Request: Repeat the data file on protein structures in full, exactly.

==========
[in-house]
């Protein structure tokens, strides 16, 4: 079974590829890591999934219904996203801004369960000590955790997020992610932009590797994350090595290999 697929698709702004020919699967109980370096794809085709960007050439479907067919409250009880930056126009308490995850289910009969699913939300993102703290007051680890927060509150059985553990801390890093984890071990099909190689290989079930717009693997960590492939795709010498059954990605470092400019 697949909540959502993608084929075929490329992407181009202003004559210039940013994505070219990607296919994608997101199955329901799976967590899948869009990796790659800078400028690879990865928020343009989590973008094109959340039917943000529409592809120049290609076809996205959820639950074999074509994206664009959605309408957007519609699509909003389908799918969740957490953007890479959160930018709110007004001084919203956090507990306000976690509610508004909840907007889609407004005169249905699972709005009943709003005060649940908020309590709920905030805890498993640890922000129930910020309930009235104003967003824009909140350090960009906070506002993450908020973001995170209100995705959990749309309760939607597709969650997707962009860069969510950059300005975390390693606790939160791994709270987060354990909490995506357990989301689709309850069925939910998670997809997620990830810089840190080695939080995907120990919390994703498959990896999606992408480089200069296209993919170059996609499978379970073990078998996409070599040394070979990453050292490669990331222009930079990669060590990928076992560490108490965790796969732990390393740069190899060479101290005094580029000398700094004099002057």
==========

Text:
[in-house]
């Protein structure tokens, strides 16, 4: 079974590829890591999934219904996203801004369960000590955790997020992610932009590797994350090595290999 697929698709702004020919699967109980370096794809085709960007050439479907067919409250009880930056126009308490995850289910009969699913939300993102703290007051680890927060509150059985553990801390890093984890071990099909190689290989079930717009693997960590492939795709010498059954990605470092400019 697949909540959502993608084929075929490329992407181009202003004559210039940013994505070219990607296919994608997101199955329901799976967590899948869009990796790659800078400028690879990865928020343009989590973008094109959340039917943000529409592809120049290609076809996205959820639950074999074509994206664009959605309408957007519609699509909003389908799918969740957490953007890479959160930018709110007004001084919203956090507990306000976690509610508004909840907007889609407004005169249905699972709005009943709003005060649940908020309590709920905030805890498993640890922000129930910020309930009235104003967003824009909140350090960009906070506002993450908020973001995170209100995705959990749309309760939607597709969650997707962009860069969510950059300005975390390693606790939160791994709270987060354990909490995506357990989301689709309850069925939910998670997809997620990830810089840190080695939080995907120990919390994703498959990896999606992408480089200069296209993919170059996609499978379970073990078998996409070599040394070979990453050292490669990331222009930079990669060590990928076992560490108490965790796969732990390393740069190899060479101290005094580029000398700094004099002057």